You should also check the settings for hcheck_mode and reserve_policy:

 lsattr -El hdisk4 | grep hcheck

hcheck_mode     nonactive                                        Health Check Mode    True+

hcheck_mode=nonactive means the healthcheck command is sent to all paths that do not have any active I/O. This includes paths that are in enabled and failed states. This is the default.

Other modes include enabled which sends the command to only enabled and failed paths, or failed which only sends the command to failed paths.

lsattr -El hdisk4 | grep reserve

reserve_policy  no_reserve                                         Reserve Policy          True+ 

The default reserve_policy is single_path. This policy uses SCSI2 reserves and will cause problems in a PowerHA or an LPM environment. reserve_policy should be set to no_reserve in these environments where disks are shared between hosts. It also should be set if devices have the shortest_queue or round_robin algorithms configured.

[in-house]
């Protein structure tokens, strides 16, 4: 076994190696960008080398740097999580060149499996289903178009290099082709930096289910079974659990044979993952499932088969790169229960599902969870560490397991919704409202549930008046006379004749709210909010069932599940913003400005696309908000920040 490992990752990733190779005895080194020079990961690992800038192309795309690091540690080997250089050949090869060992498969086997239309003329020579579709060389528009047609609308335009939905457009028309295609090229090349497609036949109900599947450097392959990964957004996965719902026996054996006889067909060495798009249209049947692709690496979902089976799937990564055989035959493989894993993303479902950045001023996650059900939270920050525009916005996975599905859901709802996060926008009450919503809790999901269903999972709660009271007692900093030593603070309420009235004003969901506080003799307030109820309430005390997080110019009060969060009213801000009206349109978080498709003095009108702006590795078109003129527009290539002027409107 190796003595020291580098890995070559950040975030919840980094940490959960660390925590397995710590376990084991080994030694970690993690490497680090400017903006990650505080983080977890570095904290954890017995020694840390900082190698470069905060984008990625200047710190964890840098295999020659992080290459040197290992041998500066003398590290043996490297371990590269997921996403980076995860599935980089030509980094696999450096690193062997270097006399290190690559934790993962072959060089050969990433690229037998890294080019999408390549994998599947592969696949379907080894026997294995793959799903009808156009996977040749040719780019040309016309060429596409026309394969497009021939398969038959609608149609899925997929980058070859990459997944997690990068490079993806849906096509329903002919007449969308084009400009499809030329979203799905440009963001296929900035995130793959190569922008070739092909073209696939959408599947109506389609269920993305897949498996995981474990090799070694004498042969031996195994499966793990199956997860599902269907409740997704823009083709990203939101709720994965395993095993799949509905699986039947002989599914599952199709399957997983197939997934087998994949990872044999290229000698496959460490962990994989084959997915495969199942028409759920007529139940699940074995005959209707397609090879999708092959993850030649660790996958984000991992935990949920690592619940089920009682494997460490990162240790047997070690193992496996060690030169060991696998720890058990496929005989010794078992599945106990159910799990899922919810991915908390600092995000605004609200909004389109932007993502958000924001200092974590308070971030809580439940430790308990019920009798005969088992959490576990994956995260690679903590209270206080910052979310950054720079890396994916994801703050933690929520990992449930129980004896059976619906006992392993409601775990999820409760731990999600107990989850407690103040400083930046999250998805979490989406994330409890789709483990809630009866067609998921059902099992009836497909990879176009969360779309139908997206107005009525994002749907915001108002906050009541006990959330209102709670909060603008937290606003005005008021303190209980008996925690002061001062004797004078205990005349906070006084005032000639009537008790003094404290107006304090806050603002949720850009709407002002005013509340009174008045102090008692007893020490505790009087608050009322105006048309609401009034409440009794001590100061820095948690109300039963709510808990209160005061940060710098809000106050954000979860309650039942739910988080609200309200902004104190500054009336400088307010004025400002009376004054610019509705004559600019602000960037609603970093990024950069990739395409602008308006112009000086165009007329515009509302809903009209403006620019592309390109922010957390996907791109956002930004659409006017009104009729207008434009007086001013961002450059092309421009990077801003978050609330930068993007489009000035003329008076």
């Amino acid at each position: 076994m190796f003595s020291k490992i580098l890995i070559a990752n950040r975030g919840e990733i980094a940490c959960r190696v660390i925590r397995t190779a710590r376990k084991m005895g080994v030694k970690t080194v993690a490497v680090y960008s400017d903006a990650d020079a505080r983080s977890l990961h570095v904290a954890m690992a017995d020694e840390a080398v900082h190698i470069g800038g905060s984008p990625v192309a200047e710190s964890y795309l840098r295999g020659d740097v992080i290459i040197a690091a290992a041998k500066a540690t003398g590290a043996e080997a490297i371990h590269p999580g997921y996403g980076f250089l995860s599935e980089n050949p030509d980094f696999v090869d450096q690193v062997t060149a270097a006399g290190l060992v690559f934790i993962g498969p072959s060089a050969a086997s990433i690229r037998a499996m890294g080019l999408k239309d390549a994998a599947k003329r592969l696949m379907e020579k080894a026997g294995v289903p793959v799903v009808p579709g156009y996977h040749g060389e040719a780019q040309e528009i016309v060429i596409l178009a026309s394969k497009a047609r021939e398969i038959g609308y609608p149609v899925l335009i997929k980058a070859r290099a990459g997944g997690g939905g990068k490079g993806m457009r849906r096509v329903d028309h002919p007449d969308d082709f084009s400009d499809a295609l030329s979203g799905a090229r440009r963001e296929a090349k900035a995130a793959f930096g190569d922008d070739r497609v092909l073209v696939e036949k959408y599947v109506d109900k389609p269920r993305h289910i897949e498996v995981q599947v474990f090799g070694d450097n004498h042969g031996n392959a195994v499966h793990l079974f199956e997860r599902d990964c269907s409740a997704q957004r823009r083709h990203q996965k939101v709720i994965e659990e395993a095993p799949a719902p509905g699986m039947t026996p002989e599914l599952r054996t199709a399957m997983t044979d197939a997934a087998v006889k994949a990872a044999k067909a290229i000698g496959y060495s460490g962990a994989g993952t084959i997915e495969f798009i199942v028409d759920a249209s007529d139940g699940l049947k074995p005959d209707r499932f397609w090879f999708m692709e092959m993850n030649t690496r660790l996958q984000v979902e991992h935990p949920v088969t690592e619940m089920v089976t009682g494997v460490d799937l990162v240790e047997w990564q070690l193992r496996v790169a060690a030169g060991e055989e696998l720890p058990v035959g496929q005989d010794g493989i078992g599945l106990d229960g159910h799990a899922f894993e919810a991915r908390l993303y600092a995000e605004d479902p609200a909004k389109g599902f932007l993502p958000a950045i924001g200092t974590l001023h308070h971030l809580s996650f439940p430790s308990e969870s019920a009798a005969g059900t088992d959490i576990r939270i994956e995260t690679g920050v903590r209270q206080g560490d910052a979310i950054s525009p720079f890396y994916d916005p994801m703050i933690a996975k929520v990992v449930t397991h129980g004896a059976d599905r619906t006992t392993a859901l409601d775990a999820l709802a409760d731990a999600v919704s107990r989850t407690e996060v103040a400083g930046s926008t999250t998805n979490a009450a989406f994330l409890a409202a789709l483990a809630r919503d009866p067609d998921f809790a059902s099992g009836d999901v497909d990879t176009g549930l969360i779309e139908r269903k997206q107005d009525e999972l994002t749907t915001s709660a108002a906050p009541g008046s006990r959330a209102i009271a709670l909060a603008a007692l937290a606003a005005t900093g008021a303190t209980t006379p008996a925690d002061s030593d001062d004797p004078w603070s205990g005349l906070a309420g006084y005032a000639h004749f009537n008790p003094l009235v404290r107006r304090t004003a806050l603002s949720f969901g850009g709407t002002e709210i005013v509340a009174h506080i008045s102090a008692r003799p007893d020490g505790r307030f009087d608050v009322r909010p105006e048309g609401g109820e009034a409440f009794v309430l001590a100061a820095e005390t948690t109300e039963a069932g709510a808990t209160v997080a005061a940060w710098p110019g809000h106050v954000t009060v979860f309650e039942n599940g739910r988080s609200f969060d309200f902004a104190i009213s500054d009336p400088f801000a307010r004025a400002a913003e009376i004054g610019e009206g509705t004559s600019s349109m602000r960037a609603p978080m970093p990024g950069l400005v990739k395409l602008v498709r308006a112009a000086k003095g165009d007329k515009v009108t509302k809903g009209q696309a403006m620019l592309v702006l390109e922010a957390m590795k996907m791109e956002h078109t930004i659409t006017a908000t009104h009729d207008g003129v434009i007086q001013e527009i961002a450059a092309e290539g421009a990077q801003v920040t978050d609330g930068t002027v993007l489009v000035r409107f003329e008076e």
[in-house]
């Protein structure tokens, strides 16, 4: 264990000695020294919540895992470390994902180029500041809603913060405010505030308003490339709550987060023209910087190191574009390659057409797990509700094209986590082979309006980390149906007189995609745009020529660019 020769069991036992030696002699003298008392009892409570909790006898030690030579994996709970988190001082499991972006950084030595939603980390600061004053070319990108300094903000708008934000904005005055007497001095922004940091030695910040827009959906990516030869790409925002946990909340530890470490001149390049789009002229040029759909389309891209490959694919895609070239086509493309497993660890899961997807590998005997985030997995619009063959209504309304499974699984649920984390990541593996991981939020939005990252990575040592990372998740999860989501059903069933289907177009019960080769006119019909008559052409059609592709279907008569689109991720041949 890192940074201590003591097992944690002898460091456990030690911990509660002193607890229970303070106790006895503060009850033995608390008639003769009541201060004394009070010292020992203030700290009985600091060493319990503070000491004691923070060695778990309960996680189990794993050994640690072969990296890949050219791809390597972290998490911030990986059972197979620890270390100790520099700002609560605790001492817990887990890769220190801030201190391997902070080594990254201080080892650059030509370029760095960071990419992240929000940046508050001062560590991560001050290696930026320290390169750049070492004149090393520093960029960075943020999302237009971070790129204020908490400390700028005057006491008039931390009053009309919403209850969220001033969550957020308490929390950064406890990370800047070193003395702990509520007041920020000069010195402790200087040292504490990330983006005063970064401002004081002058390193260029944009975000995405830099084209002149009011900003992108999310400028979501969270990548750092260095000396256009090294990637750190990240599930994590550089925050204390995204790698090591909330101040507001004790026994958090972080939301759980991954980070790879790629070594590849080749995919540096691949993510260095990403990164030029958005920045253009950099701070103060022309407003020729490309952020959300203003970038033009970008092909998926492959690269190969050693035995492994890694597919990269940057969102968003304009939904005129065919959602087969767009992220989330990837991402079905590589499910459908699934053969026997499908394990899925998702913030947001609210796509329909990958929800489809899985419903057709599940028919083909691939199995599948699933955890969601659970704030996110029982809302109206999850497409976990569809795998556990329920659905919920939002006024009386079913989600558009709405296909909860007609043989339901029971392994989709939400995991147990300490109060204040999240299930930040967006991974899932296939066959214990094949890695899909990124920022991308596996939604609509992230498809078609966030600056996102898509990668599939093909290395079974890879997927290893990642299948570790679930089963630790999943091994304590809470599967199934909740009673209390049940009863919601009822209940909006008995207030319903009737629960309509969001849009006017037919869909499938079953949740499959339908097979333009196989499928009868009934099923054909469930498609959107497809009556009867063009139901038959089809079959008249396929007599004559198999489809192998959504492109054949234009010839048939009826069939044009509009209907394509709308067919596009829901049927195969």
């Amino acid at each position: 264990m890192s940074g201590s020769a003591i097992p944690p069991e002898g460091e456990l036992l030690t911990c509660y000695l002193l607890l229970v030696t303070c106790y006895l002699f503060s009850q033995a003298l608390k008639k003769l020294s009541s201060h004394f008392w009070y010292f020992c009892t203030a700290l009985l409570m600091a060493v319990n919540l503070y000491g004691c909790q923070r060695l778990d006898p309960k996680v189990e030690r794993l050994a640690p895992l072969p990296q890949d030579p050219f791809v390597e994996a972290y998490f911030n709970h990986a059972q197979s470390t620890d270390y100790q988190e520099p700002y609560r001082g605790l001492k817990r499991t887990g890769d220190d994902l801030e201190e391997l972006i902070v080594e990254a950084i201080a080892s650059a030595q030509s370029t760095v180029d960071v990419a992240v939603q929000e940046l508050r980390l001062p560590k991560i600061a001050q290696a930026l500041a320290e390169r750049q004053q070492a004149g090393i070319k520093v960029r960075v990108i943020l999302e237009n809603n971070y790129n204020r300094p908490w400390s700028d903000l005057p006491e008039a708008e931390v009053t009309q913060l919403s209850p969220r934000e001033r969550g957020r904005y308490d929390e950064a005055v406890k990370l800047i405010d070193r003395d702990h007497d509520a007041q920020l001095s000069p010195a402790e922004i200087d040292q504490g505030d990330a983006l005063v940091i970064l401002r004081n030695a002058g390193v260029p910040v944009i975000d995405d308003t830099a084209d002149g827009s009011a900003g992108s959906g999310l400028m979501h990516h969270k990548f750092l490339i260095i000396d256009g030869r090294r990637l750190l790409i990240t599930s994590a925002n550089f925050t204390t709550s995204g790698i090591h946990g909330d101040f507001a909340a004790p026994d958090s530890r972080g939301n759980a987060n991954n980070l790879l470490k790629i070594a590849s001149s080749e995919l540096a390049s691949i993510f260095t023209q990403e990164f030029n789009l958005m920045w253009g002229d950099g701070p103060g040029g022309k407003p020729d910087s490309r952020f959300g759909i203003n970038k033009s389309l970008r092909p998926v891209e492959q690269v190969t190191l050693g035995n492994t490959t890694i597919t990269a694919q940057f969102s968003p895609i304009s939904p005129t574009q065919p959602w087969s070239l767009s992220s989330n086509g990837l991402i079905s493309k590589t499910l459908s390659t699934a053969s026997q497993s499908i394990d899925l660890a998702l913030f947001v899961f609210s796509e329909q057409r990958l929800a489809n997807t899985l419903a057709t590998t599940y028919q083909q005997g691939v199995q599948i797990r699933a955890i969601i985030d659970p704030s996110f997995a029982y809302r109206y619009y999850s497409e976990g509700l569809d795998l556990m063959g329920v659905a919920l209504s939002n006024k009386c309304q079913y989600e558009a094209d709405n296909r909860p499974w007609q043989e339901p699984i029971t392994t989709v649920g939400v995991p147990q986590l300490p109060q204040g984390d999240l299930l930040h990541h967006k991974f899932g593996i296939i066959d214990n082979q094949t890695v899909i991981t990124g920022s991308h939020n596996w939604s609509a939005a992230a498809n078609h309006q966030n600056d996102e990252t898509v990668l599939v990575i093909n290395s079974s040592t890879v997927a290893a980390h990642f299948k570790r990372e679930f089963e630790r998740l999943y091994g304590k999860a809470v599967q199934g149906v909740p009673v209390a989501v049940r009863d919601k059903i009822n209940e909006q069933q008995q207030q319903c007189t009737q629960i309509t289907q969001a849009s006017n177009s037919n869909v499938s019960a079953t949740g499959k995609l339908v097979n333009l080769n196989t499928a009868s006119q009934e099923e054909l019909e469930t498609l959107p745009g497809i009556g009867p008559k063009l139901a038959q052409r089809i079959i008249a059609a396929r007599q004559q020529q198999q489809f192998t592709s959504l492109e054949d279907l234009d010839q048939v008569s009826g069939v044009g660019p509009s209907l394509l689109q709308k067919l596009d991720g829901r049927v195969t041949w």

lsattr -El hdisk4 | grep queue

queue_depth     20                                                        Queue DEPTH         True+

queue_depth controls the number of concurrent commands that AIX can senf to the device concurrently. This should be set according to performance needs and disk vendor recommendations.

You can check path status for an hdisk as follows—this shows all the paths for that disk and whether they are optimized (opt), selected for the I/O when lsmpio was run (sel) or non optimized (non)

lsmpio -l hdisk4 

name    path_id status   path_status  parent connection

hdisk4  0       Enabled  Non          fscsi0  500507680d048ef6,6000000000000

hdisk4  1       Enabled  Sel,Opt      fscsi0 500507680d048ef7,6000000000000

hdisk4  2       Enabled  Non          fscsi1  500507680d088ef6,6000000000000

hdisk4  3       Enabled  Sel,Opt      fscsi1 500507680d088ef7,6000000000000

More detailed information on the disk can be found as follows:

lsmpio -ql hdisk4

Device:  hdisk4

          Vendor Id:  IBM

         Product Id:  2145

           Revision:  0000

           Capacity:  200.00GiB

       Machine Type:  2078

       Model Number:  124

         Host Group:  P8NIM

        Volume Name:  NIM_200GB_nimvg3

      Volume Serial:  60050763808100F70000000000000026  (Page 83 NAA) 

This provides the serial number, the name in the disk subsystem for the LUN, the size and the machine type and model for the disk subsystem.